I found it so how do I run codes cause see i have normal like obd2 plug ins but not this style
Two ways

#1 is buy this code reader

View: https://www.amazon.com/INNOVA-3145-Ford-Digital-Reader/dp/B000EW0KHW/ref=asc_df_B000EW0KHW/?tag=bingshoppinga-20&linkCode=df0&hvadid=
{creative}&hvpos={adposition}&hvnetw=o&hvrand={random}&hvpone=&hvptwo=&hvqmt=e&hvdev=c&hvdvcmdl={devicemodel}&hvlocint=&hvlocphy=&hvtargid=pla-4583795260709503&psc=1

#2 is jumper wire and a test light bulb

https://foxstang.com/reading-mustang-trouble-codes-eec/
 

not a fox body

New Member
Apr 16, 2019
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0
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23
orangevale ca
Two ways

#1 is buy this code reader

View: https://www.amazon.com/INNOVA-3145-Ford-Digital-Reader/dp/B000EW0KHW/ref=asc_df_B000EW0KHW/?tag=bingshoppinga-20&linkCode=df0&hvadid=
{creative}&hvpos={adposition}&hvnetw=o&hvrand={random}&hvpone=&hvptwo=&hvqmt=e&hvdev=c&hvdvcmdl={devicemodel}&hvlocint=&hvlocphy=&hvtargid=pla-4583795260709503&psc=1

#2 is jumper wire and a test light bulb

https://foxstang.com/reading-mustang-trouble-codes-eec/
Ok thanks so is there anything else you think you could identify from what I have told you so far or no
 

Mustang5L5

This is a big reason why I pulled it out
Mod Dude
Feb 18, 2001
31,381
7,635
224
Massachusetts
Fuel pressure is what i'd check first, but usually hot start issues are sensor related. ECT or ACT. Next time it won't start, floor the pedal to the firewall. This will send the TPS to near 100% and signal the ecu to turn off the fuel injectors during cranking for flood clear. If it's starts, your engine is flooding out due to a bad ECT/ACT sensor. Pulling the codes will tell you which, but they are fairly cheap sensors to just replace both although I hate firing the parts cannon at a car without properly troubleshooting
 
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not a fox body

New Member
Apr 16, 2019
16
0
1
23
orangevale ca
Fuel pressure is what i'd check first, but usually hot start issues are sensor related. ECT or ACT. Next time it won't start, floor the pedal to the firewall. This will send the TPS to near 100% and signal the ecu to turn off the fuel injectors during cranking for flood clear. If it's starts, your engine is flooding out due to a bad ECT/ACT sensor. Pulling the codes will tell you which, but they are fairly cheap sensors to just replace both although I hate firing the parts cannon at a car without properly troubleshooting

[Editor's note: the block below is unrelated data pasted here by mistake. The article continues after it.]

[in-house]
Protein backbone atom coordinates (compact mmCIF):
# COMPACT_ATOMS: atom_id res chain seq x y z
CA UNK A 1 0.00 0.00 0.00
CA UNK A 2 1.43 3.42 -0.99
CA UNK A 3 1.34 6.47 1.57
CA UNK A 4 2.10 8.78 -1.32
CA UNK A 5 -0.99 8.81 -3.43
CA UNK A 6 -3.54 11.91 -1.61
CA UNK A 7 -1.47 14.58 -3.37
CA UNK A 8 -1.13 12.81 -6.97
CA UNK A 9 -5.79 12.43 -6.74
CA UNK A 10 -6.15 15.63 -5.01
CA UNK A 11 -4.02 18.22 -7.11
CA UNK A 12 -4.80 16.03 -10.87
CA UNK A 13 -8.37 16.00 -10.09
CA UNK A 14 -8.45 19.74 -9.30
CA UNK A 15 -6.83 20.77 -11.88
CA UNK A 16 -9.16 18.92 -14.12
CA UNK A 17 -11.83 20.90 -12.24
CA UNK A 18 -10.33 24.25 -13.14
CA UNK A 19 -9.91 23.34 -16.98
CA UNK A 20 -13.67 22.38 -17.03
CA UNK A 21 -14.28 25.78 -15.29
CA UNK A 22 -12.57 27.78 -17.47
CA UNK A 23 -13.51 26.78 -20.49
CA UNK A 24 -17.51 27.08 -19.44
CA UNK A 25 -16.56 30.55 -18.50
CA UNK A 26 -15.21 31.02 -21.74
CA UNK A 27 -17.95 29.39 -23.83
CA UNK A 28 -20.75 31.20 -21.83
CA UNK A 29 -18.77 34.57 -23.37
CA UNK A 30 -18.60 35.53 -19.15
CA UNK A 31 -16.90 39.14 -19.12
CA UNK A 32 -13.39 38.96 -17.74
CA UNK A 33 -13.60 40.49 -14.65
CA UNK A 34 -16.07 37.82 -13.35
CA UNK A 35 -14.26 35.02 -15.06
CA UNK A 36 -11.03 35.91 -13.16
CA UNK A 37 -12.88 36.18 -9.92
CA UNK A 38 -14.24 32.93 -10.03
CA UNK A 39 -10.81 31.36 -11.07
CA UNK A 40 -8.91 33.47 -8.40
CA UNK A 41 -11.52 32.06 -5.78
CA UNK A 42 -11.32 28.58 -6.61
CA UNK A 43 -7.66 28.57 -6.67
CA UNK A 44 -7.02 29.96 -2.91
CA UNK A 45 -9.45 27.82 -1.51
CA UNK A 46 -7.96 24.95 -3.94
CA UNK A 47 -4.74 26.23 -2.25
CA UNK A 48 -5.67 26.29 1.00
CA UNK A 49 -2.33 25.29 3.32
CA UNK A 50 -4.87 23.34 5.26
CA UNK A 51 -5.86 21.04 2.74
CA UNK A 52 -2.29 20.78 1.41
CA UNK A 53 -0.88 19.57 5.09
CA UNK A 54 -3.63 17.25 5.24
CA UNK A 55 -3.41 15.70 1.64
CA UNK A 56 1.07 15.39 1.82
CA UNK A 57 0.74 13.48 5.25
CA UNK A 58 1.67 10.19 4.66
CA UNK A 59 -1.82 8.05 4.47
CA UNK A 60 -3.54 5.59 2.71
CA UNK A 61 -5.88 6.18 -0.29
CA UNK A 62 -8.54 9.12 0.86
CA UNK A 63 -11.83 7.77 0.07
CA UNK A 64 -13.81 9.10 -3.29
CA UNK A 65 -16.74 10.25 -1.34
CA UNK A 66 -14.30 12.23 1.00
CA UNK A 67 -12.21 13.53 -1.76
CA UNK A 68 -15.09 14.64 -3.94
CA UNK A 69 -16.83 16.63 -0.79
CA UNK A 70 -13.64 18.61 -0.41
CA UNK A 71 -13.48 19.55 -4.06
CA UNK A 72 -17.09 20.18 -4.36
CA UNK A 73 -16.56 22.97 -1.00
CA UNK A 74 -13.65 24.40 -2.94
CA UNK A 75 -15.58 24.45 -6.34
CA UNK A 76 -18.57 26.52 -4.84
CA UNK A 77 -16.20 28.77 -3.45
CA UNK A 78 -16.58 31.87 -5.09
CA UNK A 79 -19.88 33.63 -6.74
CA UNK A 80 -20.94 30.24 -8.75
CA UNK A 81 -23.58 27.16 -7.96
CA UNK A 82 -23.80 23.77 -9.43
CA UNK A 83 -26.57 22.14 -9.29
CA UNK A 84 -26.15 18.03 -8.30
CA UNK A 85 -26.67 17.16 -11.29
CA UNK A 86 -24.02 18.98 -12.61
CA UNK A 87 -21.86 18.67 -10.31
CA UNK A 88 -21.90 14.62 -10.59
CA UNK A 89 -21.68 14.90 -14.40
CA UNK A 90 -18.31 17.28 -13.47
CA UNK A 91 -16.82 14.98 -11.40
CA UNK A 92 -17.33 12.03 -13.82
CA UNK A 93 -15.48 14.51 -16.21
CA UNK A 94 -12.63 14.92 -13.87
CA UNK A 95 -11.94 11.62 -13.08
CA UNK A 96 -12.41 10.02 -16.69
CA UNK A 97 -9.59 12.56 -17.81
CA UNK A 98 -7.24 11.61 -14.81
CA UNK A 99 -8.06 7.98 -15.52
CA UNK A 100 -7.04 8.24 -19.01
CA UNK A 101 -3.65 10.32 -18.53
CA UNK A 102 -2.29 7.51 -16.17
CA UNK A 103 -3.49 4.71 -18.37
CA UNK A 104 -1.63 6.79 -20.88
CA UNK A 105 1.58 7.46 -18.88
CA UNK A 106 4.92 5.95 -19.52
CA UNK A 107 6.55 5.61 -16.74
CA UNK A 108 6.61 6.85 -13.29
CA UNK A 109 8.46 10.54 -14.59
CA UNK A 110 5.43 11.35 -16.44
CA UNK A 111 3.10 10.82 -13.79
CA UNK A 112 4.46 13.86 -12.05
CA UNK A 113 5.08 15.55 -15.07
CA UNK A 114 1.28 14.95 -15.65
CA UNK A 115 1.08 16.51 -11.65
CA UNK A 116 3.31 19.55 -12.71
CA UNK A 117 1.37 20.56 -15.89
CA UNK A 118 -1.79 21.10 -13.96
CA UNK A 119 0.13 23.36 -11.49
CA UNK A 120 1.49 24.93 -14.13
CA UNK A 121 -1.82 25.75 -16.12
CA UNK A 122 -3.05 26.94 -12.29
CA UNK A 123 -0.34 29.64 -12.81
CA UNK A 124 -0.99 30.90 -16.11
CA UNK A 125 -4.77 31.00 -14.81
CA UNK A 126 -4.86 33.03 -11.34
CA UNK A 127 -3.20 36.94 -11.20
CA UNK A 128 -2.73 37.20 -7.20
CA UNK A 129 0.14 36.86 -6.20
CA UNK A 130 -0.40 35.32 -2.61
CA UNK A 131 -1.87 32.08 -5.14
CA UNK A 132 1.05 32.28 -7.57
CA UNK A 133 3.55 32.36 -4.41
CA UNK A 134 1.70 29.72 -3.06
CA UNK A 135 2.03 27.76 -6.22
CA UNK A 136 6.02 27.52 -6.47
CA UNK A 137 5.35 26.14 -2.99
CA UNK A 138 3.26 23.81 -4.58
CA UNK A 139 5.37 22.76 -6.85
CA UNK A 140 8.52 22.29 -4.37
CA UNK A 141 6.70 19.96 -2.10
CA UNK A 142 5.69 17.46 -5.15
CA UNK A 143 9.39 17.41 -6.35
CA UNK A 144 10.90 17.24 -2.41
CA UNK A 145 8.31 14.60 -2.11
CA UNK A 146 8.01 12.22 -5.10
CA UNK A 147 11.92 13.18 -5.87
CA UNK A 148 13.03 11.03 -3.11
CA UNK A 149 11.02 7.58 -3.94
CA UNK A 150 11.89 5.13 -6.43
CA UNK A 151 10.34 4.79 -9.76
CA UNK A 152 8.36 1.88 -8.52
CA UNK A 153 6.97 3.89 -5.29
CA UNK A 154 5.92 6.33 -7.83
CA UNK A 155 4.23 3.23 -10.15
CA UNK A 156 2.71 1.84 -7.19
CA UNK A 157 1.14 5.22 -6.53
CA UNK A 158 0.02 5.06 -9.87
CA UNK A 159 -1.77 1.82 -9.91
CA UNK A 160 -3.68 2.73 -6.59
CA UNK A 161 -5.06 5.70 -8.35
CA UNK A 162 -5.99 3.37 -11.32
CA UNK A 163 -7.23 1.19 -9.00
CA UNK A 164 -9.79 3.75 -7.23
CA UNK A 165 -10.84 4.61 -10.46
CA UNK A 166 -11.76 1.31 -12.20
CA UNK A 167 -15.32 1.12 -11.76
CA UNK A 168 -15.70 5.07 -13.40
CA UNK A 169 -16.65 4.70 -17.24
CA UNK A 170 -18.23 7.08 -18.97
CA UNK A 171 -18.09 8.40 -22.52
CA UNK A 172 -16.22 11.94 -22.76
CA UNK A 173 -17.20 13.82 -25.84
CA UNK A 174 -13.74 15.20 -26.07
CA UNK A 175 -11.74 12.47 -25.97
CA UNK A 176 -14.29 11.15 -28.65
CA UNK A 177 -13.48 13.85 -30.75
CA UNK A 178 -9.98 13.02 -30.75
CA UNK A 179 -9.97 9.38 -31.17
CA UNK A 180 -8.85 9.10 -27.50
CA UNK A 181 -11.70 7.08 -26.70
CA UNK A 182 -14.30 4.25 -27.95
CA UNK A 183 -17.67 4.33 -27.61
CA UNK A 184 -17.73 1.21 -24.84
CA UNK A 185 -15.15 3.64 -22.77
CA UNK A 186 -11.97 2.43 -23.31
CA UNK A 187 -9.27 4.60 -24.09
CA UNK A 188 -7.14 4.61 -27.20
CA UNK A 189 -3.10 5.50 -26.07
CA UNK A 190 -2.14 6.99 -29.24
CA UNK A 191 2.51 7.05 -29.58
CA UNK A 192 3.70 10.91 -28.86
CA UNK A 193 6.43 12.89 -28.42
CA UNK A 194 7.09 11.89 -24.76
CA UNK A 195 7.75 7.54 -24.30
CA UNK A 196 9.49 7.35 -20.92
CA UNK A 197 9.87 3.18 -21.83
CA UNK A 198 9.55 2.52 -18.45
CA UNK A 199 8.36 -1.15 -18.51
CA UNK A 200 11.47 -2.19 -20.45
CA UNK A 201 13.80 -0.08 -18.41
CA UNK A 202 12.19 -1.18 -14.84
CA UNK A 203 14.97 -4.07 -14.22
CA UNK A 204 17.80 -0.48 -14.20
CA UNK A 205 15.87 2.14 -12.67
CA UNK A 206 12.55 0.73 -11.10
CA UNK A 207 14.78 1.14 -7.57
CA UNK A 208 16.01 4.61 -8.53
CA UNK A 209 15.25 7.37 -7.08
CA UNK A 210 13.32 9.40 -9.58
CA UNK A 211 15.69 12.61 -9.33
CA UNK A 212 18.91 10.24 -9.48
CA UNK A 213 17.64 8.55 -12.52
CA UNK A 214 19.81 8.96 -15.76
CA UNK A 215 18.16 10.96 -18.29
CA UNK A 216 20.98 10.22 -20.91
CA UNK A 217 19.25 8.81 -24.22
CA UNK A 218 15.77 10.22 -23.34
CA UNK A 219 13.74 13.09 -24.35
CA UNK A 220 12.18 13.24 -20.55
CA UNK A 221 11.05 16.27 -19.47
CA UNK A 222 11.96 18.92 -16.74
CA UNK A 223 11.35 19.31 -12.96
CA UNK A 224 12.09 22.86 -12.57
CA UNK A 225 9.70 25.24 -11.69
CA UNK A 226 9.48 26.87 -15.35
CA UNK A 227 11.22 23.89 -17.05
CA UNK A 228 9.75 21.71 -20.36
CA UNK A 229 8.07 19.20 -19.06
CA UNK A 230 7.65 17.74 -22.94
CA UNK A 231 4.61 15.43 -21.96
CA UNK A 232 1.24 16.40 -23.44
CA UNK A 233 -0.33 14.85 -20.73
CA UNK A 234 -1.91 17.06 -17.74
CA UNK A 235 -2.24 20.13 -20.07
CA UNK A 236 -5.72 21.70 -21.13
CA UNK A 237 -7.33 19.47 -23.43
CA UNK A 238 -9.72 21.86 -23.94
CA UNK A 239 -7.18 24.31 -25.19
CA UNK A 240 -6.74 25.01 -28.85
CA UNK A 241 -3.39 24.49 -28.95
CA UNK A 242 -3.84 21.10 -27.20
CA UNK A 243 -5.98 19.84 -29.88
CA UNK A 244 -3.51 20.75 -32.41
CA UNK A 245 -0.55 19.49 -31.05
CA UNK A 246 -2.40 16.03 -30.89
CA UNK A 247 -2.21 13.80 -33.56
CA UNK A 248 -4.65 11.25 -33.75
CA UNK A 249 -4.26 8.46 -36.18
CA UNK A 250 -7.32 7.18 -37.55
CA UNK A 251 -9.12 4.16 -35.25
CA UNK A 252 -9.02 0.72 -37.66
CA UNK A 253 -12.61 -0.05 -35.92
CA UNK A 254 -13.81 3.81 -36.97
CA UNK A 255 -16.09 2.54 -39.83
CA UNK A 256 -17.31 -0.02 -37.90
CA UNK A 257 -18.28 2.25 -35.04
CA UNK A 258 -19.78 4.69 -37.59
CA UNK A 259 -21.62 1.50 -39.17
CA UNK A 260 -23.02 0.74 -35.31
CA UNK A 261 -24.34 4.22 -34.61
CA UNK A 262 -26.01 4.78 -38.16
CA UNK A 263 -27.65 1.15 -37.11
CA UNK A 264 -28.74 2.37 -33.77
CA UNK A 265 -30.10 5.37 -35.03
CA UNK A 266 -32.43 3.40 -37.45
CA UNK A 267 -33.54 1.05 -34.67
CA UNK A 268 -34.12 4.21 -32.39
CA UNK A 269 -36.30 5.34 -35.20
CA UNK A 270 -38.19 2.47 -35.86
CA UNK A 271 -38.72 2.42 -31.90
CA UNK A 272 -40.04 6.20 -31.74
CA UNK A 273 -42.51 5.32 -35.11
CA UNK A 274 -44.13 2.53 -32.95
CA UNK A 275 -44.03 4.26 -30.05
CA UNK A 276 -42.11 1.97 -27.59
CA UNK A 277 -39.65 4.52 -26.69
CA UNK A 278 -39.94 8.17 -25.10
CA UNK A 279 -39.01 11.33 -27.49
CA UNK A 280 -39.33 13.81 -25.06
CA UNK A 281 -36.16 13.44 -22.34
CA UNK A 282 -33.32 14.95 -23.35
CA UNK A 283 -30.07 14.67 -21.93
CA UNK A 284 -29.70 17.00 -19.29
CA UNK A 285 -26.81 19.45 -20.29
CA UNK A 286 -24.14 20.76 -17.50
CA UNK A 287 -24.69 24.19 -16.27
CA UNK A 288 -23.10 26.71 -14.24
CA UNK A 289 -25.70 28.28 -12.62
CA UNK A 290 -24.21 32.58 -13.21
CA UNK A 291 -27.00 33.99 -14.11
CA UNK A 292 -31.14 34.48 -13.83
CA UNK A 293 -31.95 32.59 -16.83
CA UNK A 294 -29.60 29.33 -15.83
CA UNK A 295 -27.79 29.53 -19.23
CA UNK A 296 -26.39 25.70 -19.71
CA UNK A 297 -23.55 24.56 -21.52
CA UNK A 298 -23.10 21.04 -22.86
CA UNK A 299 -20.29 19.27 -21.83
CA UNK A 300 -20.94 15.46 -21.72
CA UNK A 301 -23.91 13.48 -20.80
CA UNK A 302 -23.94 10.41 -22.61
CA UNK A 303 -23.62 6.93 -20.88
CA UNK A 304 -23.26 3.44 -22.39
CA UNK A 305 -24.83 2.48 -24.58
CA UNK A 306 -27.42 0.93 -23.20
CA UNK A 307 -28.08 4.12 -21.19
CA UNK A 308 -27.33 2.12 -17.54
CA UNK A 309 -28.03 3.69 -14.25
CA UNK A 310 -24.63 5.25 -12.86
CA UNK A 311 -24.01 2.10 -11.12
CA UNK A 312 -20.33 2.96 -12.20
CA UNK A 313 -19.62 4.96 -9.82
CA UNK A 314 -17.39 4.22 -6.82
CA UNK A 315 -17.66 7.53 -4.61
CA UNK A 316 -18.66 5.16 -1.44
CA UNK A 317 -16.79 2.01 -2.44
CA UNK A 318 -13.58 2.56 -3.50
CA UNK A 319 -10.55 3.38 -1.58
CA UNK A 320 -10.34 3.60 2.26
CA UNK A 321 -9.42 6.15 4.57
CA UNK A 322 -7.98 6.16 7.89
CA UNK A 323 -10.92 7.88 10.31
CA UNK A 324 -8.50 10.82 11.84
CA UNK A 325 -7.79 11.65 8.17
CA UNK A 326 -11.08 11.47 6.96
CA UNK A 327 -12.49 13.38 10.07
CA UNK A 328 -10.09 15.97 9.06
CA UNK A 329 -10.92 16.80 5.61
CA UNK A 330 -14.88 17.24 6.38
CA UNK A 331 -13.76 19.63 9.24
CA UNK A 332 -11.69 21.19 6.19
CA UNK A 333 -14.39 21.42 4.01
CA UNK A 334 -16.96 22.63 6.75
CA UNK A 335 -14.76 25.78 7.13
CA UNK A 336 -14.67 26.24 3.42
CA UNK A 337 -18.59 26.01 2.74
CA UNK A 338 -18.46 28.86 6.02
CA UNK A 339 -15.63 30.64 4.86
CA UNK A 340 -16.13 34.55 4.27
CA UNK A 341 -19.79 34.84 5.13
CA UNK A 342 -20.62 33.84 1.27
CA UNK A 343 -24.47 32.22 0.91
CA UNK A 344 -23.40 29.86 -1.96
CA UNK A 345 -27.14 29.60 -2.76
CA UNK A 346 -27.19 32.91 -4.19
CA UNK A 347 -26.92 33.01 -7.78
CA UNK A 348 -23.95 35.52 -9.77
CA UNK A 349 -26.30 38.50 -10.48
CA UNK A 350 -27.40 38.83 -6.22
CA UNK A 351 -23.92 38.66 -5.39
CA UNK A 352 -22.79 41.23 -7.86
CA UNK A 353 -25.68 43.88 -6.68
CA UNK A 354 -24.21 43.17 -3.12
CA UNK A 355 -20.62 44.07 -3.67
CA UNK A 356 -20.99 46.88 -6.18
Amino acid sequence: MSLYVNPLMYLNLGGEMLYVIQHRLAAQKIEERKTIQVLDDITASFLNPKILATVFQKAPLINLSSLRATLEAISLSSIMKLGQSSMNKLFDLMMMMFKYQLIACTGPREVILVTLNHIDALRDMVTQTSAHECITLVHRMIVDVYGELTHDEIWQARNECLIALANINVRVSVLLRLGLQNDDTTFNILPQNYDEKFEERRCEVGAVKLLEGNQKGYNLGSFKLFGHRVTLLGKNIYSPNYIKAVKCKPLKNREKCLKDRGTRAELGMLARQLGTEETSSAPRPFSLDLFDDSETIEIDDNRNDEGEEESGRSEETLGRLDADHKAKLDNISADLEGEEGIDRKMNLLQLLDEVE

That’s the thing is it will start just fine hot or cold I just need to give it gas before it will start
 

General karthief

wonder how much it would cost to ship you a pair
Mod Dude
Aug 25, 2016
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Is there a schrader valve on the fuel line someplace to check fuel pressure? Efi systems need 32 psi running, is this a return style fuel system?
 

jrichker

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Well I found out that my fuel pump only puts out 4 to 7psi and I herd that I need 94 psi in general I guess I don’t know I will look more into it
Fuel Pump Troubleshooting for 87-90 Mustangs

Revised 1-Dec-2015 to add fuse links diagram.

Clue – listen for the fuel pump to prime when you first turn the ignition switch on. It should run for 1-3 seconds and shut off. To trick the fuel pump into running, find the ECC test connector and jump the connector in the upper LH corner to ground.

Foxbody Diagnostic connector


Foxbody Diagnostic connector close up view


Turn the ignition switch on when you do this test.



If the fuse links are OK, you will have power to the pump. Check fuel pressure – remove the cap from the Schrader valve behind the alternator and depress the core. Fuel should squirt out, catch it in a rag. A tire pressure gauge can also be used if you have one - look for 37-40 PSI. Beware of fire hazard when you do this.

No fuel pressure, possible failed items in order of their probability:
A.) Tripped inertia switch – press reset button on the inertia switch. The hatch cars hide it under the plastic trim covering the driver's side taillight. Use the voltmeter or test light to make sure you have power to both sides of the switch

B.) Fuel pump power relay – located under the driver’s seat in most Mustangs built before 92. See the diagram to help identify the fuel pump relay wiring colors. Be sure to closely check the condition of the relay, wiring & socket for corrosion and damage.
C.) Clogged fuel filter
D.) Failed fuel pump
E.) Blown fuse link in wiring harness.
F.) Fuel pressure regulator failed. Remove vacuum line from regulator and inspect for fuel escaping while pump is running.

88241.gif


The electrical circuit for the fuel pump has two paths, a control path and a power path.

Control Path